Aloe plants are said to be among the easiest to grow because they thrive on neglect. But, neglect it too much and it can grow wildly out of control. Instead of having a gorgeous potted succulent, you can wind up with tangled leaves curling all over the place, leaves too heavy for the pot that they wind up growing towards the base instead of upward.
When left for a while without giving your Aloe plant a trim, it will need some serious cutting but before you do, it’s better to have an understanding about why you’re cutting and the effect your snips will have on the overall plant’s health.
To start with, you need to know the leaves on the outside of the plant are the oldest. The ones on the inside are fresh and still growing. There may even be some dead leaves towards the inside of the plant, but to get to those without damaging any other leaves, you need to start from the outside and work your way in.
Identify the leaves you need to cut away first. Those will be:
- Dead or dying leaves – the ones that are turning brown or are brown
- Those that are dried up and shriveled
- All the discolored leaves
On an oversized Aloe plant, anything other than healthy green leaves are only soaking up the plant’s energy that would otherwise go toward growing healthy green leaves full of Aloe juices. Those that aren’t green and healthy looking need a pair of scissors taken to them.
You’ll find it easier to cut away thicker leaves using sharp scissors rather than a serrated blade. Depending on the strength and thickness of the leaves, you may need to bring out your gardening shears or a pair of sharp quality pruners.
Certain species of Aloe that are grown outdoors can also bloom. They’ll only bloom once though, mostly in the summer months so if you have spent flowers on your Aloe plants, trim those away too. Dead leaves that are left to fall to the base of the plant without being removed can attract pests.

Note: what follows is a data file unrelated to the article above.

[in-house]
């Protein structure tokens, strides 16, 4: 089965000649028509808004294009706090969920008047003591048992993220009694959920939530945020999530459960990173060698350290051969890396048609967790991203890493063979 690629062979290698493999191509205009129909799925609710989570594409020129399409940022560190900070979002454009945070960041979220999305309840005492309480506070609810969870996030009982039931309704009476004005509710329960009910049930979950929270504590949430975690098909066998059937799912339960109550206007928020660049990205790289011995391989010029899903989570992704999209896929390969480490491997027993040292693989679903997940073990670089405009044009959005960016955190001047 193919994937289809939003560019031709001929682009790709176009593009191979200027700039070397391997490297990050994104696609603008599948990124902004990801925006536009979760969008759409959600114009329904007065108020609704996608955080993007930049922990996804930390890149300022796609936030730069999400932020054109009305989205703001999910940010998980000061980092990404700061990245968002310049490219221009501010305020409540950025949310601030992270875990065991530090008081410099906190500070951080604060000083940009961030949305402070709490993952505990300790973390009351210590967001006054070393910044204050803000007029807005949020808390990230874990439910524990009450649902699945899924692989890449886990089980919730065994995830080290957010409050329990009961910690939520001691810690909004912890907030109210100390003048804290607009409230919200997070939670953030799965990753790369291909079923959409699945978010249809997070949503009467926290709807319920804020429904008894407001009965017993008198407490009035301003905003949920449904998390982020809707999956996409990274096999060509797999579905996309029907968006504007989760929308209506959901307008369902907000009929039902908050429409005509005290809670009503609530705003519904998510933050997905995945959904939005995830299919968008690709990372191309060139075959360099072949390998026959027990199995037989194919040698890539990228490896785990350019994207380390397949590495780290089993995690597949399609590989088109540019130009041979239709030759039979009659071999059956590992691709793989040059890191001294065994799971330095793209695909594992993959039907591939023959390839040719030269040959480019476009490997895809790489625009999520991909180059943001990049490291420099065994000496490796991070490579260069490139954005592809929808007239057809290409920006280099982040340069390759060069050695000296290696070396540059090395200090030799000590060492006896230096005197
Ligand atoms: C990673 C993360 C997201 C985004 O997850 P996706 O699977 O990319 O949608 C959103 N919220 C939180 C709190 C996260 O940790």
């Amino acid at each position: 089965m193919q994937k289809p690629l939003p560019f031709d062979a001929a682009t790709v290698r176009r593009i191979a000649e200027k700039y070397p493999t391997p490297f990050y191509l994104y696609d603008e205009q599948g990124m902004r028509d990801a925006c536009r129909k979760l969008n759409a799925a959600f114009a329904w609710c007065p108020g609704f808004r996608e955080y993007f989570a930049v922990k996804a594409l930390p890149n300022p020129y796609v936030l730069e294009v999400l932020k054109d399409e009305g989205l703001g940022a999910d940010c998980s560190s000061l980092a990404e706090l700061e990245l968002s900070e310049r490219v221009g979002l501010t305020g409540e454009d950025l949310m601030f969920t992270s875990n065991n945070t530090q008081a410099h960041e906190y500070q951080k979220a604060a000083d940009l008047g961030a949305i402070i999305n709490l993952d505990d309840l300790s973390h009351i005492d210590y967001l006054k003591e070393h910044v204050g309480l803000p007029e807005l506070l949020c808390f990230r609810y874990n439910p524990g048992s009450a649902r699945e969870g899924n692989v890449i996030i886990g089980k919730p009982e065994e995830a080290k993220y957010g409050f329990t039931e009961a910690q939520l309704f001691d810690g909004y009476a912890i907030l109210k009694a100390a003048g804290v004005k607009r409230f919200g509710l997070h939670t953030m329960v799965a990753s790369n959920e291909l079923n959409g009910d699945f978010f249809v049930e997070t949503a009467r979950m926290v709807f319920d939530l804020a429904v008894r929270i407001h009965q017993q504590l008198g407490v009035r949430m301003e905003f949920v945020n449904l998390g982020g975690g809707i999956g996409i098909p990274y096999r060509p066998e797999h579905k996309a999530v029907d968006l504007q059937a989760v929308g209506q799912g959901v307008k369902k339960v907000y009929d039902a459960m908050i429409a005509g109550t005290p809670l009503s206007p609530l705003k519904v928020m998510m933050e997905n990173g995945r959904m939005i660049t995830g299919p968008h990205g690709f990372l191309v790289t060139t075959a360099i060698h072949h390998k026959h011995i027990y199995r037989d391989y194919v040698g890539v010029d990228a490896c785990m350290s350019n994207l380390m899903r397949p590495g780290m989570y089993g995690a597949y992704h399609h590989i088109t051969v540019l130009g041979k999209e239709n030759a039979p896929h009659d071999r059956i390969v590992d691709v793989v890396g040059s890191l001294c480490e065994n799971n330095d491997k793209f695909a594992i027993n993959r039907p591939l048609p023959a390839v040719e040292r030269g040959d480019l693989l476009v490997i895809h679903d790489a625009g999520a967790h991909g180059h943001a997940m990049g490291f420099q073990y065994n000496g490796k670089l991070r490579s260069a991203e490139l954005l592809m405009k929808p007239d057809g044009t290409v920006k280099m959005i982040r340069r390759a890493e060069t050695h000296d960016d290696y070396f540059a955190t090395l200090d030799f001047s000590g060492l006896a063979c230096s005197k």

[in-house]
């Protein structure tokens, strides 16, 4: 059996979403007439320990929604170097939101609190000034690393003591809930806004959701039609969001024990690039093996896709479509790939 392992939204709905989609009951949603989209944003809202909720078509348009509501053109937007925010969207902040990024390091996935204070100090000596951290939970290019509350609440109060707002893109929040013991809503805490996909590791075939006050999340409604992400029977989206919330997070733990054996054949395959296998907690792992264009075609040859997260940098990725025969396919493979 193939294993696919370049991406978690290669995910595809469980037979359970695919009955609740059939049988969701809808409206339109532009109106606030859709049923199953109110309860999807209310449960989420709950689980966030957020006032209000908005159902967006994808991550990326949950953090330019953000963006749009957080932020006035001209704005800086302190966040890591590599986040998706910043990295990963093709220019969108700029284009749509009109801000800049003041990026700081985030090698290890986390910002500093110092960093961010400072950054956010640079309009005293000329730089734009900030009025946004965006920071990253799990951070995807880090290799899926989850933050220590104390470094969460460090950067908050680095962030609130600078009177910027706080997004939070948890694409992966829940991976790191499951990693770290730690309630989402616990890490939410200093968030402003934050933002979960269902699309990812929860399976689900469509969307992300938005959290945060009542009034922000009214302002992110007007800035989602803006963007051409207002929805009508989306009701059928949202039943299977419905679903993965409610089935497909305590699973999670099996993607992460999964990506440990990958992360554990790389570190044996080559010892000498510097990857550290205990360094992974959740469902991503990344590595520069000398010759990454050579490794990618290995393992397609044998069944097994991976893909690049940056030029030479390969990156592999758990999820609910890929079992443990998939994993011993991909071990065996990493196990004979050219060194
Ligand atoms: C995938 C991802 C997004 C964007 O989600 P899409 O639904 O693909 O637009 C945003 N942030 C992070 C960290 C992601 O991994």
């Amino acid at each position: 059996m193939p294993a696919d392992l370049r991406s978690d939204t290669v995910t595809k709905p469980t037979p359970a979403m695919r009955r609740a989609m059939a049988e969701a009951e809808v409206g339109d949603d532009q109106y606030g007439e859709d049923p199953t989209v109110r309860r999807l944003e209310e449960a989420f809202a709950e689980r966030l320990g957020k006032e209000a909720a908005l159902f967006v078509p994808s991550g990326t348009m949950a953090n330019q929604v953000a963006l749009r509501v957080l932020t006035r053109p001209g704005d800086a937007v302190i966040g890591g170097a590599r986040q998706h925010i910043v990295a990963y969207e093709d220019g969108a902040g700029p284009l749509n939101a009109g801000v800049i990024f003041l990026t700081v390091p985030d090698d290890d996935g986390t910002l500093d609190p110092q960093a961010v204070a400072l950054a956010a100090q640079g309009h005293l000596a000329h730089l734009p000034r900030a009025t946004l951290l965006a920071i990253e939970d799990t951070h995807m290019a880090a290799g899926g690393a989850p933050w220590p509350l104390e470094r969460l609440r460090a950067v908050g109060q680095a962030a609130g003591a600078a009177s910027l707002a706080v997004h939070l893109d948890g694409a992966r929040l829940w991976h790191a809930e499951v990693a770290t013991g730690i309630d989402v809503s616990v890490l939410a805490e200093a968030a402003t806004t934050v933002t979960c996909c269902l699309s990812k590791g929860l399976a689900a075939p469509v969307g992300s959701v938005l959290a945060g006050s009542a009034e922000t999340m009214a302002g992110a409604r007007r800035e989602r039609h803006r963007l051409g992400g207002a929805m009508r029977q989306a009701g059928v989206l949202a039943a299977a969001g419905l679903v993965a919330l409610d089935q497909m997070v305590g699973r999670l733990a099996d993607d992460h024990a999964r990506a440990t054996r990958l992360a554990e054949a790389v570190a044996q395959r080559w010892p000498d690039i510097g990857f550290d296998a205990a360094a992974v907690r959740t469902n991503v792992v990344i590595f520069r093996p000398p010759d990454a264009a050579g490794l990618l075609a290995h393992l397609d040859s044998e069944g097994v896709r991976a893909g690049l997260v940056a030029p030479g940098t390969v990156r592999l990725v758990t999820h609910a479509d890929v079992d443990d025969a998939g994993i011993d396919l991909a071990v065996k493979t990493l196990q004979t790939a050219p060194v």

The key to controlling the size of Aloe Vera plants is to propagate them because they will produce pups and those grow new plants. Without dividing the pups from the mother plant, Aloe Vera plants can grow too compact.
How to Propagate Aloe Vera Plants So You Have Plenty of Mature Leaves to Take Healthy Cuttings
The pups from Aloe Vera plants are the key to keeping them tame. Without dividing the offshoots from the mother plant, your single potted Aloe can turn into multiple Aloe plants being grown in the one container that’s far too small for it.
For those using Aloe leaves daily or at least frequently, to make sure you have sufficient plant growth to use the juice from the Aloe leaves regularly, Aloe Vera plants can be propagated. Preferably from the off-shoots (pups) rather than trying to propagate from leaves, which can be done but is more difficult.
Mature pups will have at least three leaves on them and their own rooting system, which you can easily cut away from the mother plant, place it in its own container with a potting soil for succulents.
Aloe Vera is a popular air plant and you can use my indoor guide to growing air plants to learn more about Aloe Vera propagation to grow more healthy leaves from the same plant you already have.